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8.16: Spin–Spin Coupling: Three-Bond Coupling (Vicinal Coupling)

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Analytical Chemistry

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Spin–Spin Coupling: Three-Bond Coupling (Vicinal Coupling)
 
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8.16: Spin–Spin Coupling: Three-Bond Coupling (Vicinal Coupling)

Vicinal or three-bond coupling is commonly observed between protons attached to adjacent carbons. Here, nuclear spin information is primarily transferred via electron spin interactions between adjacent C‑H bond orbitals. This generally favors the antiparallel arrangement of spins, so 3J values are usually positive.

The extent of coupling depends on the C‑C bond length, the two H‑C‑C angles, any electron-withdrawing substituents, and the dihedral angle between the involved orbitals. The stereoelectronic interactions between the involved orbitals are maximized when the orbitals are synperiplanar at a dihedral angle of zero and minimized when the orbitals are orthogonal. Strong coupling is also seen at 180° when the back lobes of the sp3 orbitals overlap.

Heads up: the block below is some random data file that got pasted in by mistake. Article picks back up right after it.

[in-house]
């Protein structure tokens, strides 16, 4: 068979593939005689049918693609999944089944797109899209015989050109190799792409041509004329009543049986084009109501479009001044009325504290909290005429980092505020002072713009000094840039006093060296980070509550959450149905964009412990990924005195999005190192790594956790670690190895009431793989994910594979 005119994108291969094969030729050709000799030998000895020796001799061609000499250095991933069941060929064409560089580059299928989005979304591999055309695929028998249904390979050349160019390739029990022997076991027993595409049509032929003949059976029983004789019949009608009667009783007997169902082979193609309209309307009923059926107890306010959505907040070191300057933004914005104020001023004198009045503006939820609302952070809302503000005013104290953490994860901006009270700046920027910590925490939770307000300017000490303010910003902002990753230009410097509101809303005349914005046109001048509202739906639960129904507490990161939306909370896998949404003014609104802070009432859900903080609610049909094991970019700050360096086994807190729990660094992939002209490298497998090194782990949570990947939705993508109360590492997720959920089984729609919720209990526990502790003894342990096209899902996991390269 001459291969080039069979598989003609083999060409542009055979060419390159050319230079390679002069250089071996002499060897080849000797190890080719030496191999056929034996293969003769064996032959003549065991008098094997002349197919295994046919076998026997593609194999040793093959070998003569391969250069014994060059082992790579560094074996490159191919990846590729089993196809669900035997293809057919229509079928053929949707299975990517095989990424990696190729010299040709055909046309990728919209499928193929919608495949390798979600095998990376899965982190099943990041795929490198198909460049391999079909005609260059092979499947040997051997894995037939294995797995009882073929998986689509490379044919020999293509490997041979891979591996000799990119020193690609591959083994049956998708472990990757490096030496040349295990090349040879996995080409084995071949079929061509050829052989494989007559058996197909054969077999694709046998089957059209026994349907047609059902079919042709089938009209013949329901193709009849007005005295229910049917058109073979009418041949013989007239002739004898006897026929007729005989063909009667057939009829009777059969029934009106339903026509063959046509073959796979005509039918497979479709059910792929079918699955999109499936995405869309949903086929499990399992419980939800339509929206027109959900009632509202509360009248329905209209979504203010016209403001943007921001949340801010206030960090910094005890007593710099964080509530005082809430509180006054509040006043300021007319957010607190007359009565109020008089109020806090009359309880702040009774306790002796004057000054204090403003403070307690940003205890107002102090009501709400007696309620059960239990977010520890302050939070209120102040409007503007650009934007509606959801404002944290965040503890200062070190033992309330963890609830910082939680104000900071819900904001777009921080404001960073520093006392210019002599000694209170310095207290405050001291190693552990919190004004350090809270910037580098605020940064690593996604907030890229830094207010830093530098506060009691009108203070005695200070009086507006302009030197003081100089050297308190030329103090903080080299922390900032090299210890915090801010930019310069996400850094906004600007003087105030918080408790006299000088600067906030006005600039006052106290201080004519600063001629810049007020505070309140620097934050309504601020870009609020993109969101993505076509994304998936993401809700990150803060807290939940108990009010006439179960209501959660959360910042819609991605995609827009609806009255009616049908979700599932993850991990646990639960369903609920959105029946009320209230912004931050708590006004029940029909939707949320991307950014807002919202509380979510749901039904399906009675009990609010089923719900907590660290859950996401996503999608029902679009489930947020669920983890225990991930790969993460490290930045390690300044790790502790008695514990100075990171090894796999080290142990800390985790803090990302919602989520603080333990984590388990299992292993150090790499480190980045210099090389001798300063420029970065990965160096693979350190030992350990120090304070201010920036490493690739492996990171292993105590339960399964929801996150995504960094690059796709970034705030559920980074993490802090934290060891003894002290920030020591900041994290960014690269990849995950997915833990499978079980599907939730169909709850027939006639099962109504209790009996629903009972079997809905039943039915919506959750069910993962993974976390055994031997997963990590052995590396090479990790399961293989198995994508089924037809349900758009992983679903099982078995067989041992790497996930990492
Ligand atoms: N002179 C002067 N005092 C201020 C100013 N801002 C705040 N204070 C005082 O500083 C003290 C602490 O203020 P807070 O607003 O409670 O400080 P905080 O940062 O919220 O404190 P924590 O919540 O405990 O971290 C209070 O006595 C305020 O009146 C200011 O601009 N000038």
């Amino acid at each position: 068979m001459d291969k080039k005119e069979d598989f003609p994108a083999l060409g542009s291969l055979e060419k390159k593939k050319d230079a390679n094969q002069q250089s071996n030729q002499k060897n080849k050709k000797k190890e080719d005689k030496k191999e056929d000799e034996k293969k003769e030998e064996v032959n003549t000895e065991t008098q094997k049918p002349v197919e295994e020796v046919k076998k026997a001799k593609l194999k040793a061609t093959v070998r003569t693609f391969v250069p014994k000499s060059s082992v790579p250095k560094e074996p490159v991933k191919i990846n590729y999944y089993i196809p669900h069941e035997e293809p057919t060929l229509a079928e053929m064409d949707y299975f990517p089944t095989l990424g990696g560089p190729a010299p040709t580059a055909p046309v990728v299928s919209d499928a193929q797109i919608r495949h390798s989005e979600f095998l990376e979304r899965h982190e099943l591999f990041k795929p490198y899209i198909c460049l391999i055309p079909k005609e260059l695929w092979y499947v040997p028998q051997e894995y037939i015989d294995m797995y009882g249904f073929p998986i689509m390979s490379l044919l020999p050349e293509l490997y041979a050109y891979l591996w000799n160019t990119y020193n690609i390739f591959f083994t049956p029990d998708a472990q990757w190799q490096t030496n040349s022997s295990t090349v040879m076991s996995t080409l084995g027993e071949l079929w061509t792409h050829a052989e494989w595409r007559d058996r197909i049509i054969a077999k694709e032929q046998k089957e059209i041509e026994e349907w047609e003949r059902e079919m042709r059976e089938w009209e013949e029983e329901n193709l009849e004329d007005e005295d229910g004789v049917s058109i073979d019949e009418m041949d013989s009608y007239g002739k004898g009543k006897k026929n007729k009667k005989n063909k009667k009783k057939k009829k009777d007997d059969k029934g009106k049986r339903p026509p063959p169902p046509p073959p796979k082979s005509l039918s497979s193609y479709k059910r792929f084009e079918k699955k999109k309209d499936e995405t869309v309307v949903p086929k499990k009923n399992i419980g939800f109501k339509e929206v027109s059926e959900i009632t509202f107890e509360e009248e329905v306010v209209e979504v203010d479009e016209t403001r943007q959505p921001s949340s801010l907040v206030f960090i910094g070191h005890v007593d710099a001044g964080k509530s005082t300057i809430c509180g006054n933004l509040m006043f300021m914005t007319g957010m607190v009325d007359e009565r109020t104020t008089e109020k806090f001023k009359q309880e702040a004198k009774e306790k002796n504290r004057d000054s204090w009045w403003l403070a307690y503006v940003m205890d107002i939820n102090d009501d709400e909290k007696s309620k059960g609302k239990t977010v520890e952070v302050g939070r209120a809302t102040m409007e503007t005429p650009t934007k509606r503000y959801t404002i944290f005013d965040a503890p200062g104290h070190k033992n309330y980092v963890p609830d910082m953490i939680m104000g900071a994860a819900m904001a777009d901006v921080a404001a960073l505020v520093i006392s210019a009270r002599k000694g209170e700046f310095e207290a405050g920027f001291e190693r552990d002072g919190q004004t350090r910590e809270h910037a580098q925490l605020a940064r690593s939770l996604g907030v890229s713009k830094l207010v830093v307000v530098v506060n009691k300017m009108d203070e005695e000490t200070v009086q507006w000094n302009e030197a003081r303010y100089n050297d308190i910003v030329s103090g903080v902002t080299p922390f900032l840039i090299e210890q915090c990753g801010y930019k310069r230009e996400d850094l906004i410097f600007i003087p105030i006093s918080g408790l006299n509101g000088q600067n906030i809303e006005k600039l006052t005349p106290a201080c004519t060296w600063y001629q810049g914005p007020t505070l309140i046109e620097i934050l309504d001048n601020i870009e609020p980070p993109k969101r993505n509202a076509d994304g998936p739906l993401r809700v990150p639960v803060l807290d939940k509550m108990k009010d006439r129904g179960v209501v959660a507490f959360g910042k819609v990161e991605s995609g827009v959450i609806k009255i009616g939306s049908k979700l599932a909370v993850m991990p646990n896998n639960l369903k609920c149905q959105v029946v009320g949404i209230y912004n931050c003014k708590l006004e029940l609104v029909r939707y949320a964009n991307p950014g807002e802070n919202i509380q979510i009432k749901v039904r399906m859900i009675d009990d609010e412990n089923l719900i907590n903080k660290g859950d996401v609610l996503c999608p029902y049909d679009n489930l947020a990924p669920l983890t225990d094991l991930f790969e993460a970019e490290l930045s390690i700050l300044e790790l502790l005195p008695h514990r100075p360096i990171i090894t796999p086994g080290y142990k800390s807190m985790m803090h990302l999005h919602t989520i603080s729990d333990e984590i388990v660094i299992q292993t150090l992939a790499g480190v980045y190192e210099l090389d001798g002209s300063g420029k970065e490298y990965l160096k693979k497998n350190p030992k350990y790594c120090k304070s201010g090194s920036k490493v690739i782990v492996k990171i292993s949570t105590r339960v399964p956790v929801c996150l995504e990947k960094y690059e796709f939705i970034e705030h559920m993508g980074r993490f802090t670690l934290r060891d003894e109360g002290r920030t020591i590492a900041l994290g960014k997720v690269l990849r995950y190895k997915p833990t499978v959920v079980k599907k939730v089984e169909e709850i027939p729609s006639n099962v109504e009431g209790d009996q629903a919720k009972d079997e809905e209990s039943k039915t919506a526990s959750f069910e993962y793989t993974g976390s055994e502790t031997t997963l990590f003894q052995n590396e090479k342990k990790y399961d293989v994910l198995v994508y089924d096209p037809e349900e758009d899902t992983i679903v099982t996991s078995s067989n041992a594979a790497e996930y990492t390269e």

The Karplus equation predicts the approximate variation of 3JHH as a function of the dihedral angle.

Figure1

This relationship is evident in the vicinal coupling constants of cyclohexane derivatives, where ring flipping is restricted by the presence of bulky substituents. In acyclic systems, however, single bonds rotate rapidly and the observed coupling constant is an average over all the conformations.

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Keywords: Spin-spin Coupling Vicinal Coupling Three-bond Coupling C-H Bond Orbitals Antiparallel Spin Arrangement Dihedral Angle Stereoelectronic Interactions Karplus Equation Cyclohexane Derivatives Acyclic Systems

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